(NOTE: As my schedule grows busier, I won't be able to post much, but please enjoy my past posts. I have years full of entries here chronicling my writing journey starting from my first published book, The Whole Story of Half a Girl! Signing off for now...)
I'm beyond thrilled to announce that among other amazing accolades, including a Walter Dean Myers Honor Award, and The Malka Penn Award for Human Rights in Children's Literature, The Night Diary, won a 2019 Newbery Honor! Here's my Facebook post that I wrote after I got "the call." I will never forget the morning of January 28, 2019.
"The Night Diary was awarded a Newbery Honor today. I'm so grateful and amazed. When I started writing this book, I wondered if readers, especially young readers in the US, would be interested in a story about the 1947 Partition of India. I struggled with how best to tell this story. I deeply explored and asked hard questions about my own Indian identity, my mixed background, and wondered many times if I could, or if I should attempt it. But my father's story, my aunts and uncles' stories, my grandparents' story, and all the stories I discovered in my research, moved me, inspired me, and kept me going. I wasn't sure if I was a brave enough or a good enough writer to do it justice, to honor all those who survived partition and those who did not, and to pursue my own questions.
I also grew up a reader. I've read many Newbery award winning and honor winning books, running my fingers over the shiny stickers. Now these two things things are joined. I really can't believe it. But I'm so proud, happy, and also completely stunned. I'm thankful to my dad for sharing his story with me, and my mom, because she's always been there for me, and my whole family, friends (Sarah Hinawi gets a special mention for those brownies this morning!), crit partners Sheela Chari, Sayantani DasGupta, and Heather Tomlinson and my ever supportive hubby David Beinstein, who is, at this very moment, taking my car in to get fixed and to my amazing agent Sara Crowe at Pippin Properties, who always believed in this story and to my brilliant editor Namrata Tripathi at Penguin/Kokila who helped me be brave (because she is one of the bravest people I know) and made the book better. You may not have wanted a whole speech, but I can't help it! It's an emotional day! A huge congrats to winner Meg Medina and fellow honor winner Catherine Gilbert Murdock! Forever thankful to the Newbery Committee! Now, popping open the champagne!!!!!!!!!!!!!!"
And if you'd like to read more about how I felt on the winning day, check out Mr. Schu's interview:
I'm not even entirely sure and I'm on one! But that's the official name. Schools and libraries all over the country have "mock" Newbery contests and I'm honored that The Night Diary has made an appearance on some of these lists. So...for the next several weeks I'll be visiting a few of these spots! I really love connecting with readers. When a student comes up to me on a visit and tells me that The Night Diary made them think, ask questions they haven't asked before, learn something new, or one of my favorite reactions--that it provided a way for them to connect to their own South Asian background or family history--that's the best reward I could get for writing this book.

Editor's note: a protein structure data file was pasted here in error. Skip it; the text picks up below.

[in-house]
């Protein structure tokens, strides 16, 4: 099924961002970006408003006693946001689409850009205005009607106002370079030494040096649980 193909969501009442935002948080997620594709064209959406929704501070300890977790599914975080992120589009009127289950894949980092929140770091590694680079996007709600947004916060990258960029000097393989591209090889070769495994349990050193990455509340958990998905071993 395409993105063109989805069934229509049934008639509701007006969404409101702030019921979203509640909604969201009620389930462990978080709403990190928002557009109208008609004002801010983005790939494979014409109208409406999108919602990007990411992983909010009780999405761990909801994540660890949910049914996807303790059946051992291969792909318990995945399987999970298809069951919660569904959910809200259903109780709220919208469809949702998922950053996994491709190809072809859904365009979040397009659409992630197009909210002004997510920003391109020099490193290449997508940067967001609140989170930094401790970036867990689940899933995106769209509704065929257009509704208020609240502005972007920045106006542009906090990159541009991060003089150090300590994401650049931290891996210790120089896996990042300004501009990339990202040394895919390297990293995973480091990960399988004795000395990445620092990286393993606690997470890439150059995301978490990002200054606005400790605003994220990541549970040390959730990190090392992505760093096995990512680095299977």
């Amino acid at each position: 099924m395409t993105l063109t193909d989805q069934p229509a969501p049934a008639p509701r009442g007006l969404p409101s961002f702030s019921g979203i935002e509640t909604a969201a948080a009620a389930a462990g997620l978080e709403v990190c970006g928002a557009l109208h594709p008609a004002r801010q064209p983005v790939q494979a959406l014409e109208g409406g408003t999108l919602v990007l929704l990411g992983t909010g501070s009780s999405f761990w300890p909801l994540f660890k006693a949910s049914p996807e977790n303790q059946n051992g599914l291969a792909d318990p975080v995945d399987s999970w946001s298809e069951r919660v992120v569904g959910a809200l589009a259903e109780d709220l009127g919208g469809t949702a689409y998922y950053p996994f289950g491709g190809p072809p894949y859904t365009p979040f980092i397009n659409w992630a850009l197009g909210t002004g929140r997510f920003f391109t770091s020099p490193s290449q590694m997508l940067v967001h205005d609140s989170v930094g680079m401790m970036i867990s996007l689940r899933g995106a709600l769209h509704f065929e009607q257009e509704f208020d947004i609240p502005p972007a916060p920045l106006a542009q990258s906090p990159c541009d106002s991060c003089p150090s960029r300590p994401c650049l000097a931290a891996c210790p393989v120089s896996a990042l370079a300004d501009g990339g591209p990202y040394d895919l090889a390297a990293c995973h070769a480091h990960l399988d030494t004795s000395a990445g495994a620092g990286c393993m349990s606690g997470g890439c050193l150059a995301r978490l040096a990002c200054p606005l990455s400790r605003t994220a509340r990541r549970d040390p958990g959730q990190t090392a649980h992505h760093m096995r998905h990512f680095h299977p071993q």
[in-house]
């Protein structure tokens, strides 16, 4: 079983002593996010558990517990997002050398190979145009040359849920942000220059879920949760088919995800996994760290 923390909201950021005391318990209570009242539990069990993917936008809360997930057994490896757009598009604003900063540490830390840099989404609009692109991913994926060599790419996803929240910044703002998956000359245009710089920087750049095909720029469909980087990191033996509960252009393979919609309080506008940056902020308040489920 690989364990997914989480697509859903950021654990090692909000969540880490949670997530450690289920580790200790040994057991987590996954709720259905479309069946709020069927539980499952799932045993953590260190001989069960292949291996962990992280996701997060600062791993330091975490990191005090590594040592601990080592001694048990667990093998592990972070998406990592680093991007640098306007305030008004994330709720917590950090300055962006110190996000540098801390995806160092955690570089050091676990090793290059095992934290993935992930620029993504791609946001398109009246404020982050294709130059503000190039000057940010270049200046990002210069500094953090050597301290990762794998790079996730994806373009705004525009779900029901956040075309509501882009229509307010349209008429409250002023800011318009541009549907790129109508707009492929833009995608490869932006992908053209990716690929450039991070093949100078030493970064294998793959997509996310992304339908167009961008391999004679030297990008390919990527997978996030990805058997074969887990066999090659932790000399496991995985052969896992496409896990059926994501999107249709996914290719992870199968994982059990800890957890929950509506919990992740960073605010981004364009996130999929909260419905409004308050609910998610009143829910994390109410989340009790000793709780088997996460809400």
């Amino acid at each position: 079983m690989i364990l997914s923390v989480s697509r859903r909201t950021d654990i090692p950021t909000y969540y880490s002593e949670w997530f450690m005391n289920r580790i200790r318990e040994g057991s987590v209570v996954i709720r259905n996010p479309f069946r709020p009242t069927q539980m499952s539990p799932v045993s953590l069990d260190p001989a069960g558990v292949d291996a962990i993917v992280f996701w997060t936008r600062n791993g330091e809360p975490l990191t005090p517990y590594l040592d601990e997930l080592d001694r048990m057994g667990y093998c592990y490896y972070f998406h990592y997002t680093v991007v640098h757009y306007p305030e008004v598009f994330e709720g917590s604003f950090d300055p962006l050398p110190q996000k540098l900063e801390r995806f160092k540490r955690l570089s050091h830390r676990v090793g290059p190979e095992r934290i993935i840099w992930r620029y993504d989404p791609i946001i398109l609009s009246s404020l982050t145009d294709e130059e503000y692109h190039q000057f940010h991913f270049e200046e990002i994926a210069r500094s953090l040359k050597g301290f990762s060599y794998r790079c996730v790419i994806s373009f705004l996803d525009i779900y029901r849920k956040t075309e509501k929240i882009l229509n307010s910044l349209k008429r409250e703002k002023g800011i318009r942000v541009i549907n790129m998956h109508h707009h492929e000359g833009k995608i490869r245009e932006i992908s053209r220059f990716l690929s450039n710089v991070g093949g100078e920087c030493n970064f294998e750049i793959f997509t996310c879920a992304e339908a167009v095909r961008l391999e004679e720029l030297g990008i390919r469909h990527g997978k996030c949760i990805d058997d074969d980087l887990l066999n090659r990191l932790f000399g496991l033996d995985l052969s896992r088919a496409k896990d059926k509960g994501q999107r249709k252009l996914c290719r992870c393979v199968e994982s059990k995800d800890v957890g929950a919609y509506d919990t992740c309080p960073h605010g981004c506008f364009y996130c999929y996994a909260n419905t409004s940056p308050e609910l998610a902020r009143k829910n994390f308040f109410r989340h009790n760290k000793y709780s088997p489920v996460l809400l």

Below is the tour schedule. Some of the library visits might be open to the public. Please check with the library if you'd like and maybe I'll see you on the road!
We tell our kids not to judge a book by its cover, but we all do it. We are programmed to size up the situation around us, make a judgement, and proceed. Unfortunately, in that split second, we can only see through the lens we have at that moment.
In terms of literally judging books by their covers, I know when I walk into a bookstore and browse the tables for new offerings, often my attention goes to what I find pleasing, interesting, and aligned with what I perceive is my taste. Sometimes I'm right, sometimes I'm wrong. After I pick up the book I'm drawn to, I flip it open, and look deeper.
I think it's okay to have our snap judgments as long as we always look past them, question those judgements, and keep our minds open to whatever we may find inside.
When I saw the cover for my new book, The Night Diary, I couldn't have been happier. I love how it tells a story, but leaves room for more understanding. My favorite book covers often do. I remember when I was a child, after reading a book I loved, I would go back to the cover and stare at it. I liked to see how my new understanding of what was inside changed the way I looked at the cover. It was always different, every single time.
Hopefully when readers look at this cover, they'll be drawn in by the story it tells, curious about why the hands are there, why they're all a little different, why they're holding on, and why they're letting go. Maybe the reader will recognize some of the South Asian details on each wrist: Hindu Kalava/Mauli (the red thread), the Sikh kara (iron or steel bracelet), Sindhi ajrak (block printed fabric), the bangles, or the bare wrists signifying that the person might be Muslim.
The last hand on the bottom is my favorite. To me, it's my main character, Nisha, writing in her diary. There she is, right there on the cover! It's the window into the book for me, the final image that might catch a reader's eye before they dive in.
I'm so grateful to Kelley Brady, the cover artist and book designer, Dial's design team, and my editor, Namrata Tripathi. It means so much to an author when the people who work on your cover bring to life the essence of your story.
I like to think of the reader sitting quietly after they finish my book and looking at the cover again. Do they remember what they thought when they first looked at the cover, and how the meaning of it changed, and possibly how they were changed by looking inside? I hope the reader holds on to that experience--that process of judging, looking deeper, and seeing again.